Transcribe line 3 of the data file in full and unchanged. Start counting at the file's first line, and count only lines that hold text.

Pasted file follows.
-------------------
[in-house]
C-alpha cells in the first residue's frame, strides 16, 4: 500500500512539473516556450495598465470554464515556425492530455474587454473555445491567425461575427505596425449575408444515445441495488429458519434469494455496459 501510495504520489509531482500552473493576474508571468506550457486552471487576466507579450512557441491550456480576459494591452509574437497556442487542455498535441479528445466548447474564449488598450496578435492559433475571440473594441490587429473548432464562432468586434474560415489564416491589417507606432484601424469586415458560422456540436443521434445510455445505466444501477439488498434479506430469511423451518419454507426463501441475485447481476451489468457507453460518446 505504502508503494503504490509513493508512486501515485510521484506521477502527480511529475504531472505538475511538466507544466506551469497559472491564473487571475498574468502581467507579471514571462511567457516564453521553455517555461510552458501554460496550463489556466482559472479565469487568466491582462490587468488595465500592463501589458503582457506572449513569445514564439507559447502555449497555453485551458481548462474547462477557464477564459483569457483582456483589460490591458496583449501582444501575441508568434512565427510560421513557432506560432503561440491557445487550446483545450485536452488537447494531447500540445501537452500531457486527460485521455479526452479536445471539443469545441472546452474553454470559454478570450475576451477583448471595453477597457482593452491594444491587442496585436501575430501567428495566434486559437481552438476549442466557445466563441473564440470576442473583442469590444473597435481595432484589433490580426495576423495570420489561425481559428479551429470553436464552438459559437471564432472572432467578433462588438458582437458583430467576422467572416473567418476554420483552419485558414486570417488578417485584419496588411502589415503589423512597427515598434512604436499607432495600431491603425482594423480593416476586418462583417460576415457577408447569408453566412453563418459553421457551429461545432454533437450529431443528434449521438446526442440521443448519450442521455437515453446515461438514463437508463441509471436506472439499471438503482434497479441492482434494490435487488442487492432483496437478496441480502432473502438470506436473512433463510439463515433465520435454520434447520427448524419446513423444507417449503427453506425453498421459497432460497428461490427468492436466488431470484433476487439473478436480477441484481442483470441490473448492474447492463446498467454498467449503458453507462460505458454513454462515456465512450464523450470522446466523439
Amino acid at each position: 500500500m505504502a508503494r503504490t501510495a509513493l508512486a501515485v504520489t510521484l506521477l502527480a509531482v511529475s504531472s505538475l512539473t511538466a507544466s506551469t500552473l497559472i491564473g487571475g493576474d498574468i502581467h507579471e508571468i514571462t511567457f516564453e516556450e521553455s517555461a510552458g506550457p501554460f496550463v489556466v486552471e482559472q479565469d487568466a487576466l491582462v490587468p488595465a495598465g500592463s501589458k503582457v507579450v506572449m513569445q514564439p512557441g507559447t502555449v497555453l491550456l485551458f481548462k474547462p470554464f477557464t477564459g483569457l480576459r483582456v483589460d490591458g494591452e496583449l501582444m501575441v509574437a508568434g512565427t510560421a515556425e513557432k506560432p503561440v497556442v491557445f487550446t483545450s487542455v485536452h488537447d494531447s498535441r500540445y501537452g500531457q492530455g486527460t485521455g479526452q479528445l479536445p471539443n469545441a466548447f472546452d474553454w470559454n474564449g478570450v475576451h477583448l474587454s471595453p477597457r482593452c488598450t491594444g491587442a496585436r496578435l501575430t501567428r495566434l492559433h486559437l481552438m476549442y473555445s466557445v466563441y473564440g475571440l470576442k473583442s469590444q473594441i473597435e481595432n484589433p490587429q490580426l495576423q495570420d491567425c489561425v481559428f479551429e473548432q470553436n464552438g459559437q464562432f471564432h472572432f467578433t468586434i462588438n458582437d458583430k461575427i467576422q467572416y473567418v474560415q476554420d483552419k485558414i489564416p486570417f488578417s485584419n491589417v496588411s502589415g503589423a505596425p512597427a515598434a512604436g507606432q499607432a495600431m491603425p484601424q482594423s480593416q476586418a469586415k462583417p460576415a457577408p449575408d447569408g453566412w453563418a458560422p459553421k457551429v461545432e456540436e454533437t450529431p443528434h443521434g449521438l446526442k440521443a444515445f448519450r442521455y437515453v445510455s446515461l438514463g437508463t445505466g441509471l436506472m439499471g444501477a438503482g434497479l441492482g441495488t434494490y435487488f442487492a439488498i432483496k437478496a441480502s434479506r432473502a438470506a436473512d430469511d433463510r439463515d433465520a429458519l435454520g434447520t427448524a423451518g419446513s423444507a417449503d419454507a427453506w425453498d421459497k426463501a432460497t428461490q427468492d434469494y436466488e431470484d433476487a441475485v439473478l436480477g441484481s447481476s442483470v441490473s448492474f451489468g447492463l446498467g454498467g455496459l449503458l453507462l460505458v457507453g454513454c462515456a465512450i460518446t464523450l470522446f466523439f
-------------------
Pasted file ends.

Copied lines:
Amino acid at each position: 500500500m505504502a508503494r503504490t501510495a509513493l508512486a501515485v504520489t510521484l506521477l502527480a509531482v511529475s504531472s505538475l512539473t511538466a507544466s506551469t500552473l497559472i491564473g487571475g493576474d498574468i502581467h507579471e508571468i514571462t511567457f516564453e516556450e521553455s517555461a510552458g506550457p501554460f496550463v489556466v486552471e482559472q479565469d487568466a487576466l491582462v490587468p488595465a495598465g500592463s501589458k503582457v507579450v506572449m513569445q514564439p512557441g507559447t502555449v497555453l491550456l485551458f481548462k474547462p470554464f477557464t477564459g483569457l480576459r483582456v483589460d490591458g494591452e496583449l501582444m501575441v509574437a508568434g512565427t510560421a515556425e513557432k506560432p503561440v497556442v491557445f487550446t483545450s487542455v485536452h488537447d494531447s498535441r500540445y501537452g500531457q492530455g486527460t485521455g479526452q479528445l479536445p471539443n469545441a466548447f472546452d474553454w470559454n474564449g478570450v475576451h477583448l474587454s471595453p477597457r482593452c488598450t491594444g491587442a496585436r496578435l501575430t501567428r495566434l492559433h486559437l481552438m476549442y473555445s466557445v466563441y473564440g475571440l470576442k473583442s469590444q473594441i473597435e481595432n484589433p490587429q490580426l495576423q495570420d491567425c489561425v481559428f479551429e473548432q470553436n464552438g459559437q464562432f471564432h472572432f467578433t468586434i462588438n458582437d458583430k461575427i467576422q467572416y473567418v474560415q476554420d483552419k485558414i489564416p486570417f488578417s485584419n491589417v496588411s502589415g503589423a505596425p512597427a515598434a512604436g507606432q499607432a495600431m491603425p484601424q482594423s480593416q476586418a469586415k462583417p460576415a457577408p449575408d447569408g453566412w453563418a458560422p459553421k457551429v461545432e456540436e454533437t450529431p443528434h443521434g449521438l446526442k440521443a444515445f448519450r442521455y437515453v445510455s446515461l438514463g437508463t445505466g441509471l436506472m439499471g444501477a438503482g434497479l441492482g441495488t434494490y435487488f442487492a439488498i432483496k437478496a441480502s434479506r432473502a438470506a436473512d430469511d433463510r439463515d433465520a429458519l435454520g434447520t427448524a423451518g419446513s423444507a417449503d419454507a427453506w425453498d421459497k426463501a432460497t428461490q427468492d434469494y436466488e431470484d433476487a441475485v439473478l436480477g441484481s447481476s442483470v441490473s448492474f451489468g447492463l446498467g454498467g455496459l449503458l453507462l460505458v457507453g454513454c462515456a465512450i460518446t464523450l470522446f466523439f